Update on Olympic Park public transport disruption
Train services are back running to a regular timetable this morning after an Ashfield signal box was vandalised overnight, causing significant delays for Matilda fans and concert goers getting home from Sydney Olympic Park.
Police allege two men broke through security fencing and into a relay room at Ashfield just after 10pm, where cables were cut and critical equipment including modems were damaged.
The Ashfield signal box operates six signals on six lines between Summer Hill and Ashfield, a critical part of the network to move passengers between Olympic Park and Central Station.
Specialist engineers repaired infrastructure and brought services back online within 90 minutes, and crowds had cleared Olympic Park Station by midnight.
The signalling system is designed to be fail-safe, when there’s an issue with signalling infrastructure, all signals in the relevant area turn to a default red, meaning trains cannot move safely through that area.
NSW Police have made two arrests in relation to the incident overnight. Those individuals have been charged with several offences including endangering passengers on the railway and will appear in Burwood Local Court today.
Sydney Trains has over 1,000 signalling equipment locations across the network, typically secured by lock and key, many of which are inside the rail corridor or protected by high security fencing including barbed wire.
Sydney Trains already has a security enhancement program underway for those sites to bolster security including replacing lock and key access with secure swipe cards.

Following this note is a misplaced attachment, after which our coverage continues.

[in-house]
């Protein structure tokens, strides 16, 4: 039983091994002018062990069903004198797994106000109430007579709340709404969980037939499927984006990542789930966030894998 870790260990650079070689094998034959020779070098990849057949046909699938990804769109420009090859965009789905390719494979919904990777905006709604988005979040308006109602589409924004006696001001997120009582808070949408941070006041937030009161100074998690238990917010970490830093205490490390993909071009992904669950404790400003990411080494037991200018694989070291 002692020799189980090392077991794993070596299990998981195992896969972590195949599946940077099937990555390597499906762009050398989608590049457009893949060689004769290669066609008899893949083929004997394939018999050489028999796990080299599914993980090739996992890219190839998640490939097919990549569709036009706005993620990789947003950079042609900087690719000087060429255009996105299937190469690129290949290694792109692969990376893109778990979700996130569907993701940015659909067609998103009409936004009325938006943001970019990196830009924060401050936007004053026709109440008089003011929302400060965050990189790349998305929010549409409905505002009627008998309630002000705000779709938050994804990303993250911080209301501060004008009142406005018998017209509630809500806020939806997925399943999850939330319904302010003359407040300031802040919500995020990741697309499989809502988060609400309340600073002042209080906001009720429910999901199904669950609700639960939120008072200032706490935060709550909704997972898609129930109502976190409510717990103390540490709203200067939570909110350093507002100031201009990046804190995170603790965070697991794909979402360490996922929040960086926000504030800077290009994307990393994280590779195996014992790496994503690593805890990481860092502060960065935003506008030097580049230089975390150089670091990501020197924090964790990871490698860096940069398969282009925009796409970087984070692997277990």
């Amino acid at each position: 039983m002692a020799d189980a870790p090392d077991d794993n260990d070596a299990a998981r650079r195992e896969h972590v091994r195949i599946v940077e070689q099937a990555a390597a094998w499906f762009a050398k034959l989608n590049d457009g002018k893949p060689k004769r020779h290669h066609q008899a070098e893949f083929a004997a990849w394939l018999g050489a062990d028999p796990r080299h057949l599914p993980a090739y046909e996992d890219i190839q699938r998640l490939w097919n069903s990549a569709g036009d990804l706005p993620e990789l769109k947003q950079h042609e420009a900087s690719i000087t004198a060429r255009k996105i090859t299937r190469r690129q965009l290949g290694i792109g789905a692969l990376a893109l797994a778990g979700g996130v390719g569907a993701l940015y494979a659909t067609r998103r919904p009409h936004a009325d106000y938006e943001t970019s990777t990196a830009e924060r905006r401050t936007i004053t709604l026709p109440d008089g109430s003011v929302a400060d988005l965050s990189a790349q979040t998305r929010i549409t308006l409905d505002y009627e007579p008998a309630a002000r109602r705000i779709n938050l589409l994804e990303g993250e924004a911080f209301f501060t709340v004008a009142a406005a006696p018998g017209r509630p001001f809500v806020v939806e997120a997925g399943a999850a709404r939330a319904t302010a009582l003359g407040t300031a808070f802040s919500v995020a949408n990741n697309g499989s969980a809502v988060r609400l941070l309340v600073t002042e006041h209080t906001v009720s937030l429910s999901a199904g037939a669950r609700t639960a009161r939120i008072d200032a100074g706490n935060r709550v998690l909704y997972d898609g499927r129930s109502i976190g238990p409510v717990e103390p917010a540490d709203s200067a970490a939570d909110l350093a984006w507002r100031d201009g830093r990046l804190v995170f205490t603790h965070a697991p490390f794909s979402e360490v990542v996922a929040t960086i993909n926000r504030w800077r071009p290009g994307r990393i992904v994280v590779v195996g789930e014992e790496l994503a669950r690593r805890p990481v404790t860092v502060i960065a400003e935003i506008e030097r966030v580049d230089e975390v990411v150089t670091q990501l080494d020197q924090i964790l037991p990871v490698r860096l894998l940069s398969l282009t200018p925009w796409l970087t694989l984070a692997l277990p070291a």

Minister Haylen has instructed the Transport for NSW Secretary to review the security of critical rail infrastructure, including the prioritisation of security upgrades, and report back to the Minister.
NSW Transport Minister Jo Haylen said:
“Last night the system was not broken, it was broken into and destroyed in a deliberate act.
“I understand this is not the way football fans wanted to end the night, and I apologise to everyone and thank passengers for their patience.
“I want to make it very clear that this was not some minor act of vandalism, this act significantly damaged critical rail infrastructure.
“Tampering with critical rail infrastructure has the potential to have significant safety impacts for passengers and is an extremely serious crime.
“I want to thank all of the Sydney Trains staff who worked through the night to fix the issue and to make sure 45,000 people got home safely from the game.”
Sydney Trains Chief executive Matt Longland said:
“It’s disappointing something like this could occur on the rail network during one of the biggest events our city has ever seen. Our staff worked hard to communicate information to passengers and keep them safe, as they have been doing throughout this event.
“We would usually clear a massive crowd like the Matilda’s semi-final fans from Sydney Olympic Park Station within one hour, last night it took us two hours, I want to personally apologise to all our passengers impacted and thank them for their patience.”